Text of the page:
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For-profit companies and research

Reuters published an article right before Christmas about how Google is purportedly attempting to shape the messaging in the research papers published by its staff. First, an upfront disclaimer: I have no knowledge of Google’s publication processes, and I’ve been out of academic research for years. But I find the hand-wringing in response by some academics hilarious. News flash: for-profit companies do not fund research out of the goodness of their hearts, they do it to, y’know, make profit. Even if companies don’t explicitly shape the content of papers, researchers will do it implicitly. If you were a highly paid industrial researcher, would you really want to publish a paper that made your employer look bad? When you’re thinking about your yearly evaluation and promotion path?

Frankly, if you want total intellectual freedom, you need to do your own research and fund it yourself. Want to do research in industry? Companies have agendas. Government funding? If funding decisions are made by other academics, then you’re probably going to have to focus on trendy research topics. If they’re made by a single funding manager, then that manager’s agenda is determining acceptable research topics. And academics also need to be able to interest grad students in working on a problem (trendiness again).

Research is always shaped by external factors; don’t act shocked by it.

WFH Wardrobe

For the first six months of working from home, my work from home uniform was shorts and sandals. Why not? Online meetings only show you from the waist up. The only time I work socks was when I went biking or running.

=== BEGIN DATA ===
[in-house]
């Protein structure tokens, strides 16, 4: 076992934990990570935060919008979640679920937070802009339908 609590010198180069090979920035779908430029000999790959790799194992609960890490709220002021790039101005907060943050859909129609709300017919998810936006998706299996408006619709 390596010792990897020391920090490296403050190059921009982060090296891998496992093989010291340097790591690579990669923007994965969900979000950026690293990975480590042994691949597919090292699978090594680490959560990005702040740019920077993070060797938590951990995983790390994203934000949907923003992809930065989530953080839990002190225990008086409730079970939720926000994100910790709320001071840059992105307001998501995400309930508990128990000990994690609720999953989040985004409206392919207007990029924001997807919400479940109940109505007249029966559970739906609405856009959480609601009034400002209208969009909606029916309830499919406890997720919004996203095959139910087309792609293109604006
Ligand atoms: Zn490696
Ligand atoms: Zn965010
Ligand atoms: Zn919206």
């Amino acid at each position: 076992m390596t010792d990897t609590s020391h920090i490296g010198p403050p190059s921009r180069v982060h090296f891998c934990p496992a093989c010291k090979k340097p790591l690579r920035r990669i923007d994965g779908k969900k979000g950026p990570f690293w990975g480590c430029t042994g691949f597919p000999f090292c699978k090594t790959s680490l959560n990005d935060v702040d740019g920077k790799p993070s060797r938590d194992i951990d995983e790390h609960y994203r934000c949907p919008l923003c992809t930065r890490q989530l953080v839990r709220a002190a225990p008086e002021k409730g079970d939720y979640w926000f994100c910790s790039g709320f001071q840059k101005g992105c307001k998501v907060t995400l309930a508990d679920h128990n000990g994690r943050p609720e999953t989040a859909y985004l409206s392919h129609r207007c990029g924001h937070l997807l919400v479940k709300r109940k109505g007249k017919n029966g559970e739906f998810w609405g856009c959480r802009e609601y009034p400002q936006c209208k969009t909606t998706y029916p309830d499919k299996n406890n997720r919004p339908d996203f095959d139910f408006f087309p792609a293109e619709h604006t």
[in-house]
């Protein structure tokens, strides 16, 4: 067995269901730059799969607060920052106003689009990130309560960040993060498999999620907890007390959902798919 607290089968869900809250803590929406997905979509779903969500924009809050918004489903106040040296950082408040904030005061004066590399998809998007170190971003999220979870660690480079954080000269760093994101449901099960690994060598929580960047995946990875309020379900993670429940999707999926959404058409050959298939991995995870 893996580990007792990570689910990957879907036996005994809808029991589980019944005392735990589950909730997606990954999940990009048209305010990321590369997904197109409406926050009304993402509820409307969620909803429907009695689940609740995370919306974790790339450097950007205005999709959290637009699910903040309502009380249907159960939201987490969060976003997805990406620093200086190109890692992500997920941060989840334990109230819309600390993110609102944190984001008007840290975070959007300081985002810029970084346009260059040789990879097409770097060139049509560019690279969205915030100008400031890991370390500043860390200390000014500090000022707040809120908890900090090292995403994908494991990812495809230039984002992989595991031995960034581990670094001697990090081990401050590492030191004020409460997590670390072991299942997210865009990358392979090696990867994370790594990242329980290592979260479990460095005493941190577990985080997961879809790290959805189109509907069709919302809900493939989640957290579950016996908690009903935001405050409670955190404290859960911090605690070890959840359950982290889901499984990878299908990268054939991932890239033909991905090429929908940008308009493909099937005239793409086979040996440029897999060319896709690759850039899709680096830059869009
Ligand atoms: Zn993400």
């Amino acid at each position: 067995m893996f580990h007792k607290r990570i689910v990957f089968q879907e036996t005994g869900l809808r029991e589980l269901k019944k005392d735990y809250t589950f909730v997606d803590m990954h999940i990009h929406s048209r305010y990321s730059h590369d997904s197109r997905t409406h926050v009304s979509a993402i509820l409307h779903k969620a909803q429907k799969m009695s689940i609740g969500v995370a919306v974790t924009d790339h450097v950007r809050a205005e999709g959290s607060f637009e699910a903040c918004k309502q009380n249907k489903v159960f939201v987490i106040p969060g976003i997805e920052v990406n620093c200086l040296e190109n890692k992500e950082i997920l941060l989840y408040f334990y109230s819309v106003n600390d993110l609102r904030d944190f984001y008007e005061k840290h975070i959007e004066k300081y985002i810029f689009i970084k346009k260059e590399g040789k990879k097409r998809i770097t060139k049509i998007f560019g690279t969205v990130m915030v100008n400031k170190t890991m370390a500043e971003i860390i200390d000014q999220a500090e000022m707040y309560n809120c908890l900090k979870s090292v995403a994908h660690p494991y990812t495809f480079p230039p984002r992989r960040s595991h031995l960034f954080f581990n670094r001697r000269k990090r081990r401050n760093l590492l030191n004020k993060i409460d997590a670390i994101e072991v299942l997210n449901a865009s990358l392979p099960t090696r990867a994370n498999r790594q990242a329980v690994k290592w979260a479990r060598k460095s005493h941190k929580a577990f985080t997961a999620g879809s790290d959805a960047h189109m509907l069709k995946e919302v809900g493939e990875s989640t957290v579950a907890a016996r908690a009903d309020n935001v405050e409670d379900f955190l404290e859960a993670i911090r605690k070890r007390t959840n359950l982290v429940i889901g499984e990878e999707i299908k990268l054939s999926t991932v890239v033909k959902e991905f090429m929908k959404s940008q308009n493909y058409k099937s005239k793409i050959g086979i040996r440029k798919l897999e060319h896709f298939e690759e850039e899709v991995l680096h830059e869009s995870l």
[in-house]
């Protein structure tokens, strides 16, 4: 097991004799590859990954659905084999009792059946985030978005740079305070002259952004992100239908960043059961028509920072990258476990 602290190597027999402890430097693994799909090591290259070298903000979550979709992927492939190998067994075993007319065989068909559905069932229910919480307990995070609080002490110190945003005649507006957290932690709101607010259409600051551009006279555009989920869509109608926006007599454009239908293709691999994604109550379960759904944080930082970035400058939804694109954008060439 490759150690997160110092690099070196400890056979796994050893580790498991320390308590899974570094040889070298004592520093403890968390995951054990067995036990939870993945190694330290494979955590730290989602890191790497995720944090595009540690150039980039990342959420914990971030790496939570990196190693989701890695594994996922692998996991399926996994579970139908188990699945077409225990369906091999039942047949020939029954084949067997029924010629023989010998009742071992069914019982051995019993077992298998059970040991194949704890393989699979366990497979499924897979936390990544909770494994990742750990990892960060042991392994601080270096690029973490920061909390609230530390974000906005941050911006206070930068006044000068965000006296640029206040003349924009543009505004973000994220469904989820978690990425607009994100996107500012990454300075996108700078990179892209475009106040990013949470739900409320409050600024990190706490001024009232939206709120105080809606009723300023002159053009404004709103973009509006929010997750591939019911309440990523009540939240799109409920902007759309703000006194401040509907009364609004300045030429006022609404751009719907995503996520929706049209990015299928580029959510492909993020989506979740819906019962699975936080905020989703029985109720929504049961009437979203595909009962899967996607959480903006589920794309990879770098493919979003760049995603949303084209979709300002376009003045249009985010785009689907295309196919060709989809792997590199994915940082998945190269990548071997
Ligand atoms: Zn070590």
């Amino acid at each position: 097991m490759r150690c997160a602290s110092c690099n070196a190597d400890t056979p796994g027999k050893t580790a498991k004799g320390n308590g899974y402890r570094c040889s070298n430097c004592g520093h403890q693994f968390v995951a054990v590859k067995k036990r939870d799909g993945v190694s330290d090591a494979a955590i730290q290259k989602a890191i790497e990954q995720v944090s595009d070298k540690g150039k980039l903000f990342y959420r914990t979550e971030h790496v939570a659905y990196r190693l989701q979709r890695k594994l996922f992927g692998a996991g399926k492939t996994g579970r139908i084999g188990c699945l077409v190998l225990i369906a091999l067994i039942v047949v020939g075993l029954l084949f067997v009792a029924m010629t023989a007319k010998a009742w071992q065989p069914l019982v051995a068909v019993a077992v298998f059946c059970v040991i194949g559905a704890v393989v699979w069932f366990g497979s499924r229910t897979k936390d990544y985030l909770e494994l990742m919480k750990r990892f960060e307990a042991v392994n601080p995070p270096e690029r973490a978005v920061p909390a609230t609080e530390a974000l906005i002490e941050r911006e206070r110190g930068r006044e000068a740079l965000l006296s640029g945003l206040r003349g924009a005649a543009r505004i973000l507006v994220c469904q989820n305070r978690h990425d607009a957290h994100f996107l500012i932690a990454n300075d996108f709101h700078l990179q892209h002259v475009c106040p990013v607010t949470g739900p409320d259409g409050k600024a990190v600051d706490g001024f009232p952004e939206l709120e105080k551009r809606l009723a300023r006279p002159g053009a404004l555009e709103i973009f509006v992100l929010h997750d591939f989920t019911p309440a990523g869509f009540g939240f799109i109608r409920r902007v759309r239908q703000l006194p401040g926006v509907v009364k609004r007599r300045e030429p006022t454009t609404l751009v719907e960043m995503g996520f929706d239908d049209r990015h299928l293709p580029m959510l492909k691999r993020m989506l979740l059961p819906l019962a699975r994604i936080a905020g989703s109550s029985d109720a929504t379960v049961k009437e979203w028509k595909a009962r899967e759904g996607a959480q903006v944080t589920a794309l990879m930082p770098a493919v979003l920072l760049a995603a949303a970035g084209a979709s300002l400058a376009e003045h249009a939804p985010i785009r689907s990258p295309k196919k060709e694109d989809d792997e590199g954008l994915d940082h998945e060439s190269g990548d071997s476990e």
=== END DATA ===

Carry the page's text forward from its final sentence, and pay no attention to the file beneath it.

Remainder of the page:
In the last few months (hard to believe we’re coming up on 10 months of WFH) I’ve had to break out warmer clothes. Way back when I was actually going to an office, I chose clothes that weren’t too warm or too nice, since I commuted by bike (one nice thing about bike commuting in the winter: when it’s in the low 40s on your ride in, you don’t get sweaty if you’re wearing something breathable). But since that’s not an issue now, warm and cozy is the order of the day. My current favorites:

  • I’ve swapped my sandals for slippers. My LL Bean Wicked Good Slippers have lasted for years and still keep my feet super comfy.
  • I bought an LL Bean Chamois shirt a few years ago as a winter layer for use when kicking back at home. For when you want a warm flannel shirt.
  • One more LL Bean shirt: on an early cold day I bought a fleece-lined flannel shirt. So warm, so toasty.
  • At the end of last winter I bought a discounted fleece from Relwen. I only used it a few times then, but I’ve gotten a ton of use out of it this fall and winter.

It’ll be interesting to see if / how office fashion changes once we can actually spend time in offices again.

The prevalence of Shopify

I knew of Shopify, but before this Christmas I’d never really encountered sites made with it. That’s largely due to my shopping habits: although I patronize smaller businesses in person, most of my online shopping is with large retailers who can afford to fully design and implement their own online store. But this Christmas I made an explicit effort to shop with small businesses, helped by an online “Christmas catalog” that Google assembled of recommended Black-owned retailers.

I ended up buying from seven of them, and they were all using Shopify to create their online store. The actual browsing experience was fairly varied, so at first I didn’t realize it. But the actual checkout and payment experiences were almost completely uniform (with only a few, small variations). The first couple of times it just struck me as coincidence; they might have been using a similar library, for example, to handle purchases. But by the third time it was stretching the bounds of coincidence, and I started actively looking at how the sites were built. Sure enough, they were using Shopify. All of them. And I have to say, the user experience was pretty good, and once I knew the pattern to look for, it actually raised my confidence in the businesses. I’d prefer a common processor handling payment details (and security) to a bunch of small businesses attempting to roll their own solutions.